TP-Link TL-SG3210 Switch Review
Following on from my post Good Enough for a Network Engineer, I thought I would take the time to review my TP-Link TL-SG3210 8 Port Gigabit switch that I purchased about three weeks ago.
The switch is actively in use in my home network, replacing my Cisco 2950T access layer switch and I have to say it’s fantastic with a few caveats.
The switch lives in my study as my access switch, serving my desktop PC, a pair of ports into the bedroom for the Sky box, Xbox and anything that I may want networked in there. Additionally, it also serves as the access for our Vonage VoIP phone gateway as the internal phone wiring master socket is also in the study so it makes it easier to connect to downstream phones from here.
The first thing you notice about the TL-SG3210 is it’s size. For an eight port switch, it’s pretty big, measuring just shy of 12 inches wide. It’s this reason that TP-Link actually supply it with 19″ rack adapters for people who may wish to use it in a rack mount scenario. For your £80, you get a IEC C13 kettle plug type power input on the rear, one RJ-45 console port on the front, along with eight 1000Mbps Gigabit RJ-45 ports and two SFP slots which should accept all industry standard GBIC modules. TP-Link sell their own range of GBIC modules, however one omission in their range are 1000Mbps RJ-45 GBICs so you would have to try using Cisco, HP or another brand if you wanted to use the two SFPs as your trunk ports to upstream switches.
The second thing you notice is the volume. None, nada. The switch is totally silent being passively cooled which is fantastic for my study come home office. My previous use Cisco 2950T switch quotes 47 dB on the Cisco product specification, then add a decibel or two for dust and age of the fans.
Start-up and restart of the switch takes about two to three seconds which is really fast if ever you need to. Configuration is simple thanks to the webmin although TP-Link have console access and Telnet and SSH access too via a Cisco-a-like CLI. The commands in the CLI are fairly syntax akin to Cisco with subtle differences just enough to keep them out of patent infringement but close enough that with the Tab key, most users who know Cisco IOS could tab their way through completing the commands.
The web interface is good and easy to navigate. My only problem with it was that configuring VLANs and assigning them to ports wasn’t as obvious as I would have liked. Creating port channel groups (LAGs) is easily achieved although one item to note is that I like to hard set my LAG ports to the required interface speed, and changing the port from a standard port to a LAG port sets the port speed and duplex back to Auto leaving you to force it back again.
My only problem with the switch relates to firmware updating. After configuring a few bits and pieces on the switch, I noticed the option for firmware update and checked the TP-Link website to find an update available. I downloaded and installed the update only to lose access to the switch afterwards. It appears that updating the firmware causes the switch to reset to factory defaults, causing me to have to re-configure my machine with a static IP in the 192.168..0.0/24 range to access it and configure it again.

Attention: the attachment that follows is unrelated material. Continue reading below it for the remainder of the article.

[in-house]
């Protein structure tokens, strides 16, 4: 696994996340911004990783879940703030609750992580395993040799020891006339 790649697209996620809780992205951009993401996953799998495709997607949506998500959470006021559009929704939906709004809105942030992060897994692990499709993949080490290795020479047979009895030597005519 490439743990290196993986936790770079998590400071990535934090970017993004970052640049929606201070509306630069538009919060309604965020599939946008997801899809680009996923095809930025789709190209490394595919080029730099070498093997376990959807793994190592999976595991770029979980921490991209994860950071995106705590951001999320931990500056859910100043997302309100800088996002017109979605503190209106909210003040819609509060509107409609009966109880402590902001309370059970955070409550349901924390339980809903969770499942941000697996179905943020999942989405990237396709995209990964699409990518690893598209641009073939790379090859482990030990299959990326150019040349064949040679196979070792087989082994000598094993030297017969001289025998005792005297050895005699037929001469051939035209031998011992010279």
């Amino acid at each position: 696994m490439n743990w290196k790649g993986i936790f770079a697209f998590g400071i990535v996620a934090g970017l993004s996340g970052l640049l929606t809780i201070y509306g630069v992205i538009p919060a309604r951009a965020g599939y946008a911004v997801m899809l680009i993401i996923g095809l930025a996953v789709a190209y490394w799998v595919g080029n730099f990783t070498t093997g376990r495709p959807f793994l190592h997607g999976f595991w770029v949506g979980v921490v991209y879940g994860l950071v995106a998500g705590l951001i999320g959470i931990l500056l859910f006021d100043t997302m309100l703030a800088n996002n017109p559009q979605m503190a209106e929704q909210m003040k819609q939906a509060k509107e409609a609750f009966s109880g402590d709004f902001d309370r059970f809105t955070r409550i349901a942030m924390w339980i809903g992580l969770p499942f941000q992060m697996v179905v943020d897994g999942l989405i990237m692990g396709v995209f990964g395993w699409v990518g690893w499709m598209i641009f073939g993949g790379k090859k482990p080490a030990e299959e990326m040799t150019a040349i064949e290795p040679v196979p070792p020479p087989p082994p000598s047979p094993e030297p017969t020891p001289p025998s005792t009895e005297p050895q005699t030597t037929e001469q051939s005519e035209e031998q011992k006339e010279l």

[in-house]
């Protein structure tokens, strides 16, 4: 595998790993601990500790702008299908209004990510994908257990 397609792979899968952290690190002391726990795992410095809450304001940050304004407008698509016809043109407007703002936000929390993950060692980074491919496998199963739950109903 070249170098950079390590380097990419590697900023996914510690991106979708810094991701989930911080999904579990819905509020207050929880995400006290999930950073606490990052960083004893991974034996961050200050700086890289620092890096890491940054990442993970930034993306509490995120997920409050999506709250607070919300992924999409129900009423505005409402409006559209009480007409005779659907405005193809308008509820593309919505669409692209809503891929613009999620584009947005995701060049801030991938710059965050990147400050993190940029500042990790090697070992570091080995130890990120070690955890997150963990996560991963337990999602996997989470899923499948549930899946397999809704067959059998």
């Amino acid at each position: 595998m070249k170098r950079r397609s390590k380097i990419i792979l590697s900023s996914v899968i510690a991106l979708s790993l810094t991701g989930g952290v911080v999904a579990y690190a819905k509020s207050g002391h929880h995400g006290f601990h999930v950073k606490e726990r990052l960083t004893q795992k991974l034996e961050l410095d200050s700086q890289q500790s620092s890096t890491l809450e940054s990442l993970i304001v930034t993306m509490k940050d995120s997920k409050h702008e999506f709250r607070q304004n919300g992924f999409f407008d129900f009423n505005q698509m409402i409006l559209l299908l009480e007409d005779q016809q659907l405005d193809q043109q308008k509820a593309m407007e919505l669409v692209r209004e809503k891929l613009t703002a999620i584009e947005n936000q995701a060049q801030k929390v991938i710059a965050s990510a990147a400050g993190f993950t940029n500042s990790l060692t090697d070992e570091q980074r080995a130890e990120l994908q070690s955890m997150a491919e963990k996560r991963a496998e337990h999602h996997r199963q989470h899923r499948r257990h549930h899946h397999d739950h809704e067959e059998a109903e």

Performance wise, I connected two machines, a desktop and a laptop to the switch. One of the machines has an SSD, the other conventional SATA HDD disks. I performed a file copy from the SSD machine to the HDD machine and the transfer speed was sustained at 74MB/s (Megabytes) which to me looks to be the limitation of the disk and disk subsystem and not the switch. With two machines SSD to SSD, it wouldn’t surprise me if I could max out the gigabit link at 100MB/s (Megabytes).
I haven’t fully explored all the features as they are beyond my needs, but some of them include DSCP and QoS configuration, port security, 802.1x authentication, Layer 2 to 4 firewall, switch clustering and more.
For general home use, this switch is totally over the top and I would suggest actually a TL-SG1008D which is an unmanaged 8 port gigabit switch without the SFP slots. For IT pro at home and power users, this switch is fantastic. For £80 you can’t beat the fact that you are getting (including the SFPs) ten ports of gigabit Ethernet without wasting any of its watts on noise and cooling. It supports so many features that it quite frankly makes Cisco and other high end brands look woefully overpriced and under specified; the Cisco 2960 Express which is an analogous form factor and targets the same sort of market is over £500 and only allows you to configure firewall policies up to Layer 2. Based on just these comments, I couldn’t recommend this switch highly enough.
For small businesses on the other hand, I would not recommend this switch on the basis that updating the firmware causes it to totally factory reset it’s configuration which could leave the uneducated types stuck wondering what is wrong and why they have to access to any network resources, but with that said, that only applies if you are using VLANs and your native VLAN isn’t the switches default VLAN of 1. If you aren’t using VLANs or you are, but your native VLAN for access devices is VLAN 1 then by all means, purchase away.